Push a Docker image into the Docker Hub
Photo by Kurt Cotoaga / Unsplash
Docker revolutionized the way we package, share and deploy our applications. You can run the project on your computer without worrying about the dependencies or the Operating system.
For professional teams, it is easy to version projects release and create a significant CI/CD pipeline. This is achieved by storing the Docker images on a remote server accessible from everywhere in the world called. This remote server is called a container registry. The Docker Hub is one created by the company behind Docker.
ECR is another container registry from AWS; I wrote a post about pushing and pulling an image from there.
In this post, we will see how to build a Docker image of the project and push it to a private repository.
What will we do
- Clone a Spring Boot project locally
- Create the Dockerfile and build the image
- Generate a Docker personal access token
- Push the image to the Docker Hub
To follow this post, you need the following requirements to be met:
- Have a Docker account - Sign up's link
- Have Docker installed - Download's link
You can ensure Docker is installed by checking the version using the CLI:
docker --version Docker version 20.10.14, build a224086
Set up the project
I prepared a Spring Boot project to use for this post. It is a web application to calculate the Body Mass Index. You can find de source code on my GitHub repository.
Let's clone the project locally and make it work. You can skip this part if the Java Development Kit is not installed on your computer.
git clone https://github.com/tericcabrel/bmi.git cd bmi mvn install mvn spring-boot:run
Navigate to http://localhost:8000 on your browser.
Create the Docker image
In the root project directory, create a file named
Dockerfile (extension is not required) and add the code below:
FROM maven:3.8.3-jdk-11-slim AS build RUN mkdir /project COPY . /project WORKDIR /project RUN mvn clean package FROM adoptopenjdk/openjdk11:jre-11.0.15_10-alpine RUN mkdir /app RUN addgroup -g 1001 -S tecogroup RUN adduser -S teco -u 1001 COPY --from=build /project/target/bmi-1.0.jar /app/bmi.jar WORKDIR /app RUN chown -R teco:tecogroup /app CMD java $JAVA_OPTS -jar bmi.jar
We can build the image by using the Docker CLI command:
docker build -t bmi:v1
You can view the Docker image built by retrieving the list of Docker images stored on your computer using the command below:
docker image ls
The Docker image is ready to be pushed into the Docker Hub.
Authenticate to the Docker Hub
We must have an account to store the Docker images of our project inside. You can create one private repository and an unlimited public repository in the free plan.
We use the Docker CLI to push the image to the Docker Hub, and the CLI needs to find where the image belongs. You can use the username and password you used to create the account on the Docker Hub, but it is not recommended because it allows too much privilege to the person pushing the image.
An access token is suitable since you can generate a token with only the required privilege and define the token's expiration date. This method satisfies the least privilege principle.
Generate a personal access token
Sign into your Docker Hub account, then click on the profile menu at the right and then click on the sub-menu "Account settings":
On the page displayed, click on the sub-menu named "Security":
On the page displayed, you will see the section for Access Tokens, I already have two active access tokens, but from your side, it will be empty. Click on the button "New Access Token":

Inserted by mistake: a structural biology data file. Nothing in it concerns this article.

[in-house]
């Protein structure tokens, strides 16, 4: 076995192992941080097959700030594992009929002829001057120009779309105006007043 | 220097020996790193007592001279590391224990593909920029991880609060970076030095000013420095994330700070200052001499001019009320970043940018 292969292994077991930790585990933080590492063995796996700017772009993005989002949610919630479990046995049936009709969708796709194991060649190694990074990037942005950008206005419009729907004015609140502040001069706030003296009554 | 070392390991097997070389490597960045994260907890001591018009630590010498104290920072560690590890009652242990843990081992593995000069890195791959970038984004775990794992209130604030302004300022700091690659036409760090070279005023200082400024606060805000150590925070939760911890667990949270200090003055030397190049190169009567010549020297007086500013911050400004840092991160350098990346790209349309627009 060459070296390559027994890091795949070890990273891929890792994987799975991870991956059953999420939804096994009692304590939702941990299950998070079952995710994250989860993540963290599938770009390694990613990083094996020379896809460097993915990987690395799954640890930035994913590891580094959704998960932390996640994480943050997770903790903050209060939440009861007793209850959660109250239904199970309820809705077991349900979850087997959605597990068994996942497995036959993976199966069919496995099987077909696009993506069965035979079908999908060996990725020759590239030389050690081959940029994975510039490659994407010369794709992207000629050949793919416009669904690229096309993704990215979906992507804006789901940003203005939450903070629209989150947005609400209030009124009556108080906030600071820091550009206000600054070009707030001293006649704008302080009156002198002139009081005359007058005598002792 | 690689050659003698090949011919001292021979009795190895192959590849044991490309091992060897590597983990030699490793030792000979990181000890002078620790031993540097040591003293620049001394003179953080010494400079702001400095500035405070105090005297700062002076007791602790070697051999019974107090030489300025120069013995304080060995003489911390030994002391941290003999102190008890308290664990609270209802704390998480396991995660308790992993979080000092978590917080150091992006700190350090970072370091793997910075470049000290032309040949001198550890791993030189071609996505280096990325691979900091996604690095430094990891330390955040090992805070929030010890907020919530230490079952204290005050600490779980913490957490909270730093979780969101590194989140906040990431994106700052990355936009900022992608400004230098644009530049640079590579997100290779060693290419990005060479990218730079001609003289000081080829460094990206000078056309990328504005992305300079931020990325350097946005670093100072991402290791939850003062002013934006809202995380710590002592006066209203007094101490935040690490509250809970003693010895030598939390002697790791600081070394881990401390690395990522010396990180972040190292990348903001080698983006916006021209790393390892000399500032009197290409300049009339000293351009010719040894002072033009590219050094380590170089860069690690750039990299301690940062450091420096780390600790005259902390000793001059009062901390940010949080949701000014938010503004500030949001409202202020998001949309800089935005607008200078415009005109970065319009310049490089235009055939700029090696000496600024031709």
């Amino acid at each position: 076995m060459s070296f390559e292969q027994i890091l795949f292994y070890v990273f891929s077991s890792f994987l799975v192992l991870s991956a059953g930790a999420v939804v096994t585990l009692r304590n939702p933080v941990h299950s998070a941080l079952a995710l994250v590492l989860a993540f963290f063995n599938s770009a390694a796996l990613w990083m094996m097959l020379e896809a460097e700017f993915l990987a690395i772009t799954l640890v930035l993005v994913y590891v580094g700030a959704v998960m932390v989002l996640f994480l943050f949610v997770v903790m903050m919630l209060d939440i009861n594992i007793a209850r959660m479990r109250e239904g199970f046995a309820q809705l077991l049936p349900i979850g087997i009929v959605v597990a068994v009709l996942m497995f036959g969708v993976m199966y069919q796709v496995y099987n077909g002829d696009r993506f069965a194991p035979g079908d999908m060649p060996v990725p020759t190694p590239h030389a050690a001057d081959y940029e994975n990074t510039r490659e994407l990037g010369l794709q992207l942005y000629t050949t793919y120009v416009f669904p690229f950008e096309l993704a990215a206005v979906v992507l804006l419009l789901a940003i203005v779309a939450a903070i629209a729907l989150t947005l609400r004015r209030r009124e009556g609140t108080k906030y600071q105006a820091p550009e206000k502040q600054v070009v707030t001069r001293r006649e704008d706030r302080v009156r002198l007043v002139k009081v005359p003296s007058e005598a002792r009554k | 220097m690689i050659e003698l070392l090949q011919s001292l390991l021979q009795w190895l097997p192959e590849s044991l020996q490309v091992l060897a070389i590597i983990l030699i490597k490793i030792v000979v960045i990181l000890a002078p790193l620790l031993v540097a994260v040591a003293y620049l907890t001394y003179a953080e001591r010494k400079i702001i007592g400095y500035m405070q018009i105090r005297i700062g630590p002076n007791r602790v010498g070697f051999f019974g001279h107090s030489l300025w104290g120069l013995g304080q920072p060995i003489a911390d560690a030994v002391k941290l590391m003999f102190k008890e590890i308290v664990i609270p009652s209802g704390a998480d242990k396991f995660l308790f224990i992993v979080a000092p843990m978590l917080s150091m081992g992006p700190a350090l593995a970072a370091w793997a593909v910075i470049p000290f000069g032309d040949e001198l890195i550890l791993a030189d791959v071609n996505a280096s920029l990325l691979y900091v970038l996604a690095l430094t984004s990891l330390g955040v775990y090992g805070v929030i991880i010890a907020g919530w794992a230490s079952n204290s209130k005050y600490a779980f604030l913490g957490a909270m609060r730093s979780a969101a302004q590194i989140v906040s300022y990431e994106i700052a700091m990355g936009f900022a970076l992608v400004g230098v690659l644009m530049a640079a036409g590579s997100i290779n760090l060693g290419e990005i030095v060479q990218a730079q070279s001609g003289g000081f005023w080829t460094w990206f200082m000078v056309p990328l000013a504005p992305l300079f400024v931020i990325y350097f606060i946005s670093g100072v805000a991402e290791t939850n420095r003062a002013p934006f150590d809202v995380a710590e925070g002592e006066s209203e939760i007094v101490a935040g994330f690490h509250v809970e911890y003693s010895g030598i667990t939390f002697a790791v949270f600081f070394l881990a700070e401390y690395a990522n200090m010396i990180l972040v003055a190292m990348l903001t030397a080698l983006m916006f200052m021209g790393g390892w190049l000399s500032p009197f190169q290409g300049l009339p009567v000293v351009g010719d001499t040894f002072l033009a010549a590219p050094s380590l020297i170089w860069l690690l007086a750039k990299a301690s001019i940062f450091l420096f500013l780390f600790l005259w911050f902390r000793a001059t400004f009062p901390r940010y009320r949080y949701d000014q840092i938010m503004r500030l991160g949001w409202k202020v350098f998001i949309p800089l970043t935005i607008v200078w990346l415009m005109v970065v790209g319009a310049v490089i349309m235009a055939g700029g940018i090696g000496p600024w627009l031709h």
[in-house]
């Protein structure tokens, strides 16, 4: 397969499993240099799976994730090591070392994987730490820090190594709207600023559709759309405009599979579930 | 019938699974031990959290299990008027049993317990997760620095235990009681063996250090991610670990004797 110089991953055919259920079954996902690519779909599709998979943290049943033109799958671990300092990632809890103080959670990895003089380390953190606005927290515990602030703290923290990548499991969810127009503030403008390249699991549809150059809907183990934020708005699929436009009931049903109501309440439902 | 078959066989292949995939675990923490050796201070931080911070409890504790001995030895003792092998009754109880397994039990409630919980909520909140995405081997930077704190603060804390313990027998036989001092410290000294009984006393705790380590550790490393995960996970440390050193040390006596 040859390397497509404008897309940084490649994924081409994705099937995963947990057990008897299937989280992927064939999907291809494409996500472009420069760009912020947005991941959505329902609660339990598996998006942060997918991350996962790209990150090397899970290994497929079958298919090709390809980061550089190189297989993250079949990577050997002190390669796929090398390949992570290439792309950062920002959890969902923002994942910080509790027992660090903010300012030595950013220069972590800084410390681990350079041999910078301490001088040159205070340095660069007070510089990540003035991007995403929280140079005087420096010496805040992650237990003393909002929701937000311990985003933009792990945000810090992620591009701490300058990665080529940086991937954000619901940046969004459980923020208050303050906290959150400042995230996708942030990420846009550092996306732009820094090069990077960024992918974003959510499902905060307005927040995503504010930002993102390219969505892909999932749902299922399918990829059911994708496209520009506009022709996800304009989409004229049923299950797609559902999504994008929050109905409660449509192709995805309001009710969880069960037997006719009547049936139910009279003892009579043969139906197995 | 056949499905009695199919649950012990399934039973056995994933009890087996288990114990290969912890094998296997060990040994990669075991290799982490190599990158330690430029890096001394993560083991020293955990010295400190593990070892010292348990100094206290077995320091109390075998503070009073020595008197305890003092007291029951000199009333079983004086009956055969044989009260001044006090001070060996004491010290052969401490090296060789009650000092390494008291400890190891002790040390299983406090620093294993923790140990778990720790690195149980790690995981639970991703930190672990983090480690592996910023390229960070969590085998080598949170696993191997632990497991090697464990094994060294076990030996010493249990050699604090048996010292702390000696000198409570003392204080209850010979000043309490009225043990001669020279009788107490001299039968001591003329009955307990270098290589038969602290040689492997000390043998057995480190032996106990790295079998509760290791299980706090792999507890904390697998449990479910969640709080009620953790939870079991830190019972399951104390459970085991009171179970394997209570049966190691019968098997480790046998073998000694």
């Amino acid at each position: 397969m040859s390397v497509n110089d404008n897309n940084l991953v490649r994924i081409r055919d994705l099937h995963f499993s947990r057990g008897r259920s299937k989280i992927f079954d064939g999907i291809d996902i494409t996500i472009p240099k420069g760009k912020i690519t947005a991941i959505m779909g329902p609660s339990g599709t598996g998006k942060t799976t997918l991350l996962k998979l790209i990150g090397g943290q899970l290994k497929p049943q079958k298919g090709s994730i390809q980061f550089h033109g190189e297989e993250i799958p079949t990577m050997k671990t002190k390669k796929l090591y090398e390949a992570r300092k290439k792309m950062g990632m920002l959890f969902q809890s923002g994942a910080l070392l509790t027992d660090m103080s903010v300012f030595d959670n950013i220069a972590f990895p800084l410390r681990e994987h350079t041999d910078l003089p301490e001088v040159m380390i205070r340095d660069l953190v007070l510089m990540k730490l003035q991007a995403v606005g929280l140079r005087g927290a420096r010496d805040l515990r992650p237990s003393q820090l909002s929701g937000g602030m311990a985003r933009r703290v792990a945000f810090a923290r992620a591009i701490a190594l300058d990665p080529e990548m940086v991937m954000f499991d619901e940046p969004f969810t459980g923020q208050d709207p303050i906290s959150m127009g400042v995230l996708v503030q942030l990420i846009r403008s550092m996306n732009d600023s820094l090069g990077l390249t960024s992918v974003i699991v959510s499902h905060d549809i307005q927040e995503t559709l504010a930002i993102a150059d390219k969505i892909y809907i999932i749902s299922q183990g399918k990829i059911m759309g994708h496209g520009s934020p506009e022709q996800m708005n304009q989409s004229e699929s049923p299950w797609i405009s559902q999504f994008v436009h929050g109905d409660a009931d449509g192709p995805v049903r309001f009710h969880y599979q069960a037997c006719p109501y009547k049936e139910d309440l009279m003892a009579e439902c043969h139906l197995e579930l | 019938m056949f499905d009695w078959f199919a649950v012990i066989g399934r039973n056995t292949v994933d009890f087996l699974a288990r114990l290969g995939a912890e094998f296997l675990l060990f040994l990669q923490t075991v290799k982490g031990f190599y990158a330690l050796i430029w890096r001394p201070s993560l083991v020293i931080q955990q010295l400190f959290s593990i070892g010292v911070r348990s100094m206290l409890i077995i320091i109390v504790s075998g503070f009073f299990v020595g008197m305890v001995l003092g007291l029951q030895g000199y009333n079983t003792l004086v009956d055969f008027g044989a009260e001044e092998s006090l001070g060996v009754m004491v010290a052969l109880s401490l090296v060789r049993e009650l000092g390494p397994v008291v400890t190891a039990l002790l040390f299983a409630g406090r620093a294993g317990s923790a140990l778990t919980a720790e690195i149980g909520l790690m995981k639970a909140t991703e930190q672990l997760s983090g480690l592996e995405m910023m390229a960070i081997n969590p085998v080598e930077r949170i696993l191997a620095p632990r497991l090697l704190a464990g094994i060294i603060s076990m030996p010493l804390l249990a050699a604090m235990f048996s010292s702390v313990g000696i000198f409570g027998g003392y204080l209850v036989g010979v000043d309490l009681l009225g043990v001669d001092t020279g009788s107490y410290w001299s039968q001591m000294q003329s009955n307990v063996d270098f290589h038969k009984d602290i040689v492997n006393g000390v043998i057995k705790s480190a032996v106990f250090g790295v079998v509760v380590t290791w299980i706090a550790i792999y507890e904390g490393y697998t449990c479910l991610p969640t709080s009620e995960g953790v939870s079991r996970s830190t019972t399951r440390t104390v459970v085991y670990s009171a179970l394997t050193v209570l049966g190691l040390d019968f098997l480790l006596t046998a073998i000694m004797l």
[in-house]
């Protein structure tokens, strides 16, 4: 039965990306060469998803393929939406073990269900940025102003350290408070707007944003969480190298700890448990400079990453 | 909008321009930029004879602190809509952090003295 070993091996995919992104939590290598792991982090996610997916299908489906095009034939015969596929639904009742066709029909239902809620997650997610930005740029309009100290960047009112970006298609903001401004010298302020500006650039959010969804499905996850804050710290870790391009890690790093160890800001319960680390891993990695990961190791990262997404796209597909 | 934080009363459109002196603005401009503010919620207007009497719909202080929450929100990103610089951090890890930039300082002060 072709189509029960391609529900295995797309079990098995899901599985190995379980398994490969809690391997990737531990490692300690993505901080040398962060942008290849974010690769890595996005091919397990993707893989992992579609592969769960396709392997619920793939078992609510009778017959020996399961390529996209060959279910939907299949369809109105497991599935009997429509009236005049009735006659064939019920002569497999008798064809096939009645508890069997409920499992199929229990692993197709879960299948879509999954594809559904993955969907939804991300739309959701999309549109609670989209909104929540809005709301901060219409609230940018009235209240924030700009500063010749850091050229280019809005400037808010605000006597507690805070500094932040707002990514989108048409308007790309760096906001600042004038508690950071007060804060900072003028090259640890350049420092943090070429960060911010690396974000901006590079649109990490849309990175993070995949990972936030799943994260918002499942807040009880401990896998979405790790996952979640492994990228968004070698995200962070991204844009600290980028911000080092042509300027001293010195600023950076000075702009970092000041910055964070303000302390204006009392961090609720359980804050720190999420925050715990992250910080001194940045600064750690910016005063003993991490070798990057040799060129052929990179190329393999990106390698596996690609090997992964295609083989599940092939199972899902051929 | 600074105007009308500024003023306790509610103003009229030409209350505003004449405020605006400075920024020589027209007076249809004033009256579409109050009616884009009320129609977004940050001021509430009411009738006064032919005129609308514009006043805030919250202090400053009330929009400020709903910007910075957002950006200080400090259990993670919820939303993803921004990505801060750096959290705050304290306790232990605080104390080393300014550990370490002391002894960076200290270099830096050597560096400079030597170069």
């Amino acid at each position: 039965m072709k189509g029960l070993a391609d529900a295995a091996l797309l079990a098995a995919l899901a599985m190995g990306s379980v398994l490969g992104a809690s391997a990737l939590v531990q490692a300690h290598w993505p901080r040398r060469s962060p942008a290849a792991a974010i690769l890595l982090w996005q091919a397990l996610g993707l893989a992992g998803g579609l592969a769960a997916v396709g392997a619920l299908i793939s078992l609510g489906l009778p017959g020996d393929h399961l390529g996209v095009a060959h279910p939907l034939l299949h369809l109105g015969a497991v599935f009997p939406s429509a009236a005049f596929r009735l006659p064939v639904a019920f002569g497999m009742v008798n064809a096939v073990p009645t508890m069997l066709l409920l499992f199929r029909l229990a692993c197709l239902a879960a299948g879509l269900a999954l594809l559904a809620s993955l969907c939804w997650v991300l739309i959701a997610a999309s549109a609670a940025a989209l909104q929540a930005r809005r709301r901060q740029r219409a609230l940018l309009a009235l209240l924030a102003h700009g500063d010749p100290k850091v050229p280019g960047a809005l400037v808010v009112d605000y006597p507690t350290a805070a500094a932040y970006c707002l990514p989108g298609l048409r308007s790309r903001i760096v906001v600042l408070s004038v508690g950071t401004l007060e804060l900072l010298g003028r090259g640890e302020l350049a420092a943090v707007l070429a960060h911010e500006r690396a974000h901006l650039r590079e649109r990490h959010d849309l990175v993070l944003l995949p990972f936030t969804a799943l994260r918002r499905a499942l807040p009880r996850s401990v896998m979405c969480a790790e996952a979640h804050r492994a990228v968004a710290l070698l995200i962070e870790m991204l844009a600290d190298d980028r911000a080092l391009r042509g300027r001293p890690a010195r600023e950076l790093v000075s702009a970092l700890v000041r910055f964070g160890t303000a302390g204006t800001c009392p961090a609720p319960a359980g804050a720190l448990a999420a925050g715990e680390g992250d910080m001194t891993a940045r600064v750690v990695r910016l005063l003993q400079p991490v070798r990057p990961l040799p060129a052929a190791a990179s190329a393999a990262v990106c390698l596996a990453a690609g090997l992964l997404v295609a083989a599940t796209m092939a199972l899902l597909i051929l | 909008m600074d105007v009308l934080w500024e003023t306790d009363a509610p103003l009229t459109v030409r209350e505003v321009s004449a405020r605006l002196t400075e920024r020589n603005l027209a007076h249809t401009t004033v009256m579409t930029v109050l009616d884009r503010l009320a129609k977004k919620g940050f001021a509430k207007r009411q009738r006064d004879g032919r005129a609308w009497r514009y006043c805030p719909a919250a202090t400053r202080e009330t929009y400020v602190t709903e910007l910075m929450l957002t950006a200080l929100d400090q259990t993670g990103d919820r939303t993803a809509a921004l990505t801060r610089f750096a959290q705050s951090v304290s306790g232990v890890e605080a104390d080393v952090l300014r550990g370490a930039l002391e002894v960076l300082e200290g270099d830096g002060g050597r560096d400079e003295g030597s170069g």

A modal window will open and will generate the access token in three steps:
- Enter the access token description
- Select the privilege for the access token
- Click on the button "Generate"
The next page will show the generated access token; copy it and close the modal window.
Authenticate with the access token
Open your terminal and run the command below; replace <your_username> with your Docker Hub username:
docker login -u <your_username>
You will be asked for your access token; provide the one we created earlier and press Enter.
Push the image on a private repository
To push on a private repository, you must create it first in the Docker Hub web application. Go to the menu "repositories" and then click on the button "create repository"
Give the repository name and a description, check the radio button labeled "private" to make the repository private, and finally, click on the button "Create":
The repository's name has the following signature: <username>/<repository_name>, so in my case it is
Run the commands below to push the image into the Docker Hub repository:
docker tag bmi:v1 tericcabrel/bmi-demo:v1 docker push tericcabrel/bmi-demo:v1
The first command sets a tag on the image to differentiate it from the existing one in the repository. The tag name must be unique to prevent overriding another image. We used v1 and will tag the following image to v2, the next to v3, etc...
The second command pushes the image to the Docker Hub.
To ensure the repository is effectively private, we can log out from the CLI and try to pull the image.
Push the image on a public repository
Pushing the Docker image on a public repository is the same as the private one except that the repository visibility is public. No need to create the repository first because Docker will create it when pushing the image.
Docker Hub helps you store Docker images of your application. You can create private repositories within your pricing plan's limit and create unlimited public repositories.
Generate an access token with only the required privilege. Don't give the write permission if the token is intended to only pull the Docker image.
Follow me on Twitter or subscribe to my newsletter to avoid missing the upcoming posts and the tips and tricks I occasionally share.